Unidentified Artist 作者未詳
Horseplay (Haru no tawamure)
Japan, Edo period (1615–1868), 19th century
Handscroll; ink and color on paper
Purchase, Richard Lane Collection, 2003

Bawdy sports have been described in Japanese art since the early 13th century, when Abbot Toba (dates unknown) and Abbot Jōken (1162–1231) produced a pair of handscrolls known as The Victory Pictures (Kachi-e). One scroll, known as The Phallic Contest (Yōbutsu kurabe), depicted a group of vigorous males comparing their prodigious anatomy with one another, and the other, known as The Fart Battle (He-gassen), illustrated a battle between two armies whose naked soldiers fired volleys of intestinal gas at one another with deadly accuracy.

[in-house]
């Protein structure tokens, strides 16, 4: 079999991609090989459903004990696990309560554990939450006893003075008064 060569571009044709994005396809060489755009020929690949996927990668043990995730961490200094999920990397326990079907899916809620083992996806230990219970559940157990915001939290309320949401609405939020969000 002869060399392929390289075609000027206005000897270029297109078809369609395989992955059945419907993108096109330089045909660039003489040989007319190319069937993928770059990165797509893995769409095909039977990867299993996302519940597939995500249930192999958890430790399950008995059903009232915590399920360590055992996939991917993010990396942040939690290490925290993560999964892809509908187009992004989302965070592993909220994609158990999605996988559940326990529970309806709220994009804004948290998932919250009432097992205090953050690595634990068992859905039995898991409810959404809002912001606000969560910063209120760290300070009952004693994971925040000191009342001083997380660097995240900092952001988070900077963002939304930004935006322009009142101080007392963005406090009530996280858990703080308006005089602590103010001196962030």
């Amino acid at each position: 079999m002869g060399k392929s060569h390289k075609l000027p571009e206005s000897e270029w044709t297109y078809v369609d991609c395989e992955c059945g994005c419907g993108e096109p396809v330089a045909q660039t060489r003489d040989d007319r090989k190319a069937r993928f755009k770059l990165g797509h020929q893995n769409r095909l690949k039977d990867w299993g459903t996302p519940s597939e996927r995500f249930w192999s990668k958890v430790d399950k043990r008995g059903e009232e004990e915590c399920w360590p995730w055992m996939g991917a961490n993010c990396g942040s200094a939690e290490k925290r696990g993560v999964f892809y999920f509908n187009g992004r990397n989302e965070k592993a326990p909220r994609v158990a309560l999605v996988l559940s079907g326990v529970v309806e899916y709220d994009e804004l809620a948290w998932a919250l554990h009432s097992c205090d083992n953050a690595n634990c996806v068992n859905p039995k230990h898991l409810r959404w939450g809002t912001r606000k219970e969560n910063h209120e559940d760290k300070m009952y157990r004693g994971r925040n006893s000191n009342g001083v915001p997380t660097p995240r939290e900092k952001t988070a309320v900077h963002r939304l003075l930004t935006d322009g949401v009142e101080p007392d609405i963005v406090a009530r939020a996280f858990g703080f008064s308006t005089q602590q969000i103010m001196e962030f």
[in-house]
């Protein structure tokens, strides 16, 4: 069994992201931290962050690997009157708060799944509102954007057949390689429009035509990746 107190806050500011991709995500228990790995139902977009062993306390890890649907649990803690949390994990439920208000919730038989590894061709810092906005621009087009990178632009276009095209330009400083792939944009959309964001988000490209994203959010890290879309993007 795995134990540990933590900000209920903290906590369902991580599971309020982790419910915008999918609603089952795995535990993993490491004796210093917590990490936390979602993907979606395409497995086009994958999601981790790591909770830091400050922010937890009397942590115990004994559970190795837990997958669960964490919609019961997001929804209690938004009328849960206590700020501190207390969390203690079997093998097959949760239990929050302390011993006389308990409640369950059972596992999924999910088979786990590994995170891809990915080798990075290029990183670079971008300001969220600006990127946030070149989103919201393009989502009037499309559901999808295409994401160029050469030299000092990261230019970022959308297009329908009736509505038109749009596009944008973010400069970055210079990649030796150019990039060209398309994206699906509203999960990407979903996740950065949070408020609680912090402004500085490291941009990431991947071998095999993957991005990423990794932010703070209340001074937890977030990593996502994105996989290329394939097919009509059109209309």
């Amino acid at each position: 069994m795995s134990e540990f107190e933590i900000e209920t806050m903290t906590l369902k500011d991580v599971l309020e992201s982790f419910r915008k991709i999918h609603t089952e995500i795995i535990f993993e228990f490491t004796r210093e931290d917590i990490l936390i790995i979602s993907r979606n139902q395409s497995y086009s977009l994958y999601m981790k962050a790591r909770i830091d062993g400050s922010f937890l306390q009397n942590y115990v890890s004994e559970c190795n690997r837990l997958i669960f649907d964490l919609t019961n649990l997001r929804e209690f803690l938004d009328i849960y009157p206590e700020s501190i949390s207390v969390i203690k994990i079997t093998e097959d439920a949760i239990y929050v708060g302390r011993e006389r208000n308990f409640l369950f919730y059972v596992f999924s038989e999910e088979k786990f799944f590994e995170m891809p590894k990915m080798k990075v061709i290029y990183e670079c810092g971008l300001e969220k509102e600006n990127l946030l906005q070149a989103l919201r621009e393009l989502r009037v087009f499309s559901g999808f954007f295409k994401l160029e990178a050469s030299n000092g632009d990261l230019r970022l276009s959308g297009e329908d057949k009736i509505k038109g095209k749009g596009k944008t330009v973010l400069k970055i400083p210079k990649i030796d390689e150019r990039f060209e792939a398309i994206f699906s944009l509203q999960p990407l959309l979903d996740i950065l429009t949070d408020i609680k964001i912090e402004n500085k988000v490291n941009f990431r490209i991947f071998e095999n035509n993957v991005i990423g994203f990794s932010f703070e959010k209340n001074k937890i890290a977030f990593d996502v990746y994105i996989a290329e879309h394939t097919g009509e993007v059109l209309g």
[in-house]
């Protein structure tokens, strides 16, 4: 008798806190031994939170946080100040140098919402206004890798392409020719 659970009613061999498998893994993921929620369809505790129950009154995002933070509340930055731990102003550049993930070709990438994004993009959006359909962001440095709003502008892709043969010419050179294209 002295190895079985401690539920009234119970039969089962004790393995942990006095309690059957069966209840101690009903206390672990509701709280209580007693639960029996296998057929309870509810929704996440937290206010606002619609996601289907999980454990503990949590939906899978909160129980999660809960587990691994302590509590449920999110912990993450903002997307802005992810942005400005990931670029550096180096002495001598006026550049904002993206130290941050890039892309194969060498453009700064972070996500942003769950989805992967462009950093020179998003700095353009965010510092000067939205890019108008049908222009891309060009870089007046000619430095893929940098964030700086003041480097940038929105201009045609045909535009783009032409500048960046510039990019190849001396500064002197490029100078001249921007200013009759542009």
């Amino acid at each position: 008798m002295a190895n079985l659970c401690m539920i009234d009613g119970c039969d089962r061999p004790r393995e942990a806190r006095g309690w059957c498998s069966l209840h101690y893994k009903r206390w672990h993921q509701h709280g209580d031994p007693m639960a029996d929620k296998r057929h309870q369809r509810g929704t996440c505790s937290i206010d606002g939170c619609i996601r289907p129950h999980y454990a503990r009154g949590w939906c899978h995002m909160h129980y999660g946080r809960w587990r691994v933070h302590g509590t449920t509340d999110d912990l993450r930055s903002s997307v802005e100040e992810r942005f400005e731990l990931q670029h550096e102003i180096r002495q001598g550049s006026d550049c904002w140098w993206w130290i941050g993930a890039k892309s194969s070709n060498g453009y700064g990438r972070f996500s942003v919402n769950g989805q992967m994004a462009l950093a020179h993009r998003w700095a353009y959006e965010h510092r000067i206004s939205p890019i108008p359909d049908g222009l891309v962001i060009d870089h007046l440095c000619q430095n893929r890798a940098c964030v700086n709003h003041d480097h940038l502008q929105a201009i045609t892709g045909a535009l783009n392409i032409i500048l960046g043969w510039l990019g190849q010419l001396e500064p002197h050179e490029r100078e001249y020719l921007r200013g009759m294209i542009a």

In more subtle ways, shunga artists often describe sex as a form of sport by depicting couples who lean against a shoji board during intercourse or who supplement their genital activity by wrapping an obi sash around their necks and playing tug-of-war (kubi-hiki asobi). During the Edo period (1615–1868), when sumo wrestling developed nationwide popularity, artists found its overt eroticism an irresistible subject for parody. This anonymous handscroll documents a heated battle between two contenders, though it is difficult to determine which of them is winning and what the victor’s reward will be.

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